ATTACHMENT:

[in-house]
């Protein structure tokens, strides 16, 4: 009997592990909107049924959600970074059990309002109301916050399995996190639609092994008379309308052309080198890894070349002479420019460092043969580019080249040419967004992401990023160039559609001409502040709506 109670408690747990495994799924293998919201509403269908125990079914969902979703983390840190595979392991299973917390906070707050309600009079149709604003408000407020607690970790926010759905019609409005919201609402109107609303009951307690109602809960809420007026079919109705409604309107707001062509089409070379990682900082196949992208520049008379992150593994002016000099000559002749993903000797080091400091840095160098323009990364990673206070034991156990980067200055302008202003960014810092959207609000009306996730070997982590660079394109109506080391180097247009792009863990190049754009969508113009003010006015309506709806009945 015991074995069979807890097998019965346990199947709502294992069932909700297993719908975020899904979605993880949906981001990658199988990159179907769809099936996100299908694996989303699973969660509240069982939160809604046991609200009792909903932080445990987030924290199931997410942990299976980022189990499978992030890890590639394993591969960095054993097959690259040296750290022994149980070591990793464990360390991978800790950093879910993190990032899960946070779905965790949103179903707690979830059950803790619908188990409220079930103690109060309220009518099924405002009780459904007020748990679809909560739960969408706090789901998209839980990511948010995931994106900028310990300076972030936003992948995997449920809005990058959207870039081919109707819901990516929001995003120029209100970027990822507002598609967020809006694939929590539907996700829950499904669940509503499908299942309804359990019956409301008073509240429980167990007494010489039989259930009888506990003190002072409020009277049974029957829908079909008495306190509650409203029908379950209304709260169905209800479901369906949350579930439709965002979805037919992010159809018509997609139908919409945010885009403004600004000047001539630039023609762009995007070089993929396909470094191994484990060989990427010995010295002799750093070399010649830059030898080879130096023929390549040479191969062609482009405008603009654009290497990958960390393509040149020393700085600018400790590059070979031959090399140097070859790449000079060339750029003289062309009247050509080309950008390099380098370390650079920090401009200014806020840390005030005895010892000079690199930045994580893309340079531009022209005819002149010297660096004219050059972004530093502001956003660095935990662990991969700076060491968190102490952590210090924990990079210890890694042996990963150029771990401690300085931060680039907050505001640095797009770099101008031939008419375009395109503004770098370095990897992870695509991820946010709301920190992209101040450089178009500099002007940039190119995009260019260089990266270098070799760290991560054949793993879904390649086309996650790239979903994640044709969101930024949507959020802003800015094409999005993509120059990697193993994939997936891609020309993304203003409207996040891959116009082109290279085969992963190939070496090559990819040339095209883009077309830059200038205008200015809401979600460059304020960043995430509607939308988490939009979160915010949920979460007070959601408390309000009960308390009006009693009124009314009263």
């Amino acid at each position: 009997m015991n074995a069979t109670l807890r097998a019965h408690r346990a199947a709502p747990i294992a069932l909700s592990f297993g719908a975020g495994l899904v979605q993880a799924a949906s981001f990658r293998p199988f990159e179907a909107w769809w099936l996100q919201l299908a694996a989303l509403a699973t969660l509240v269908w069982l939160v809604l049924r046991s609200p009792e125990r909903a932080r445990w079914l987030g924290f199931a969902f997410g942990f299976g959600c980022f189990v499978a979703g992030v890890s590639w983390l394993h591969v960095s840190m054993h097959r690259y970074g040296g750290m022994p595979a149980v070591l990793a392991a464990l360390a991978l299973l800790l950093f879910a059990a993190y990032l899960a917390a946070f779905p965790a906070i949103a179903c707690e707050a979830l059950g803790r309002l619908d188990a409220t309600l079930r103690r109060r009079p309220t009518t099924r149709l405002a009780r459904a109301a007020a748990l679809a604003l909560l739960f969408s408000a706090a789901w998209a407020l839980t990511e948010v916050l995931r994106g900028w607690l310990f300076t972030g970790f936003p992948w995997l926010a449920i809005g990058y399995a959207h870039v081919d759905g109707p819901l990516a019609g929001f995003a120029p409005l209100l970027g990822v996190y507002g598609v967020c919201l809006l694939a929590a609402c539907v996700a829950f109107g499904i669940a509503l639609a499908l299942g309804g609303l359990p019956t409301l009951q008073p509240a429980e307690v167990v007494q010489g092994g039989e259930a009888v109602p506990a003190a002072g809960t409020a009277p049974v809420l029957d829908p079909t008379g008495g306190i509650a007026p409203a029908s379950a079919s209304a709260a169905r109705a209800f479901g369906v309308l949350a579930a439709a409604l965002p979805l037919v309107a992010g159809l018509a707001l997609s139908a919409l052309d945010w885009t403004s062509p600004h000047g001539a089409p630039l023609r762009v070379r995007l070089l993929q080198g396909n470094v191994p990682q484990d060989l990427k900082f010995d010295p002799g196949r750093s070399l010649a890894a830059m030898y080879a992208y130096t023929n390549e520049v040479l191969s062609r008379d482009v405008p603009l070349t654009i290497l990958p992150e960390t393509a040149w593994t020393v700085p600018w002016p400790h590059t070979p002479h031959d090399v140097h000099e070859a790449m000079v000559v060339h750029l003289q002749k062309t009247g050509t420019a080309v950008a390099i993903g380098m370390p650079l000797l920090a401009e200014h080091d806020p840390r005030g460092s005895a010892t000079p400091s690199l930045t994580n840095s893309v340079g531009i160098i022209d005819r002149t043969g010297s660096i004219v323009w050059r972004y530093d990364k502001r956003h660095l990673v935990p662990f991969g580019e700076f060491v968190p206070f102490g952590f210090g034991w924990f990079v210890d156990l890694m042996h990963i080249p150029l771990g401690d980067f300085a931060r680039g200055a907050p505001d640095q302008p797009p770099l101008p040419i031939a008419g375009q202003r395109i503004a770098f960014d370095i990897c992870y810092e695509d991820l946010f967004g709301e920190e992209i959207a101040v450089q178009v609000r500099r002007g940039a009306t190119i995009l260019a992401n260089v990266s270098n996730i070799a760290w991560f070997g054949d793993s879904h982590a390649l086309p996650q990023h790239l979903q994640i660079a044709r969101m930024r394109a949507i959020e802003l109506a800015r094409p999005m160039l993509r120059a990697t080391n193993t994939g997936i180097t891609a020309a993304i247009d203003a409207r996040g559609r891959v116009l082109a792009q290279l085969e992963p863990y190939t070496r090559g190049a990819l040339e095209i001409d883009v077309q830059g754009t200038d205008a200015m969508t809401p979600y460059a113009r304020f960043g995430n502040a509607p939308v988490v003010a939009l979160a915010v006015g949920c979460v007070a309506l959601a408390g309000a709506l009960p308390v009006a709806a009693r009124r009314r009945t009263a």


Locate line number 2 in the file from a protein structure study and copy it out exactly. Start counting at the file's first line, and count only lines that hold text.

């Protein structure tokens, strides 16, 4: 009997592990909107049924959600970074059990309002109301916050399995996190639609092994008379309308052309080198890894070349002479420019460092043969580019080249040419967004992401990023160039559609001409502040709506 109670408690747990495994799924293998919201509403269908125990079914969902979703983390840190595979392991299973917390906070707050309600009079149709604003408000407020607690970790926010759905019609409005919201609402109107609303009951307690109602809960809420007026079919109705409604309107707001062509089409070379990682900082196949992208520049008379992150593994002016000099000559002749993903000797080091400091840095160098323009990364990673206070034991156990980067200055302008202003960014810092959207609000009306996730070997982590660079394109109506080391180097247009792009863990190049754009969508113009003010006015309506709806009945 015991074995069979807890097998019965346990199947709502294992069932909700297993719908975020899904979605993880949906981001990658199988990159179907769809099936996100299908694996989303699973969660509240069982939160809604046991609200009792909903932080445990987030924290199931997410942990299976980022189990499978992030890890590639394993591969960095054993097959690259040296750290022994149980070591990793464990360390991978800790950093879910993190990032899960946070779905965790949103179903707690979830059950803790619908188990409220079930103690109060309220009518099924405002009780459904007020748990679809909560739960969408706090789901998209839980990511948010995931994106900028310990300076972030936003992948995997449920809005990058959207870039081919109707819901990516929001995003120029209100970027990822507002598609967020809006694939929590539907996700829950499904669940509503499908299942309804359990019956409301008073509240429980167990007494010489039989259930009888506990003190002072409020009277049974029957829908079909008495306190509650409203029908379950209304709260169905209800479901369906949350579930439709965002979805037919992010159809018509997609139908919409945010885009403004600004000047001539630039023609762009995007070089993929396909470094191994484990060989990427010995010295002799750093070399010649830059030898080879130096023929390549040479191969062609482009405008603009654009290497990958960390393509040149020393700085600018400790590059070979031959090399140097070859790449000079060339750029003289062309009247050509080309950008390099380098370390650079920090401009200014806020840390005030005895010892000079690199930045994580893309340079531009022209005819002149010297660096004219050059972004530093502001956003660095935990662990991969700076060491968190102490952590210090924990990079210890890694042996990963150029771990401690300085931060680039907050505001640095797009770099101008031939008419375009395109503004770098370095990897992870695509991820946010709301920190992209101040450089178009500099002007940039190119995009260019260089990266270098070799760290991560054949793993879904390649086309996650790239979903994640044709969101930024949507959020802003800015094409999005993509120059990697193993994939997936891609020309993304203003409207996040891959116009082109290279085969992963190939070496090559990819040339095209883009077309830059200038205008200015809401979600460059304020960043995430509607939308988490939009979160915010949920979460007070959601408390309000009960308390009006009693009124009314009263």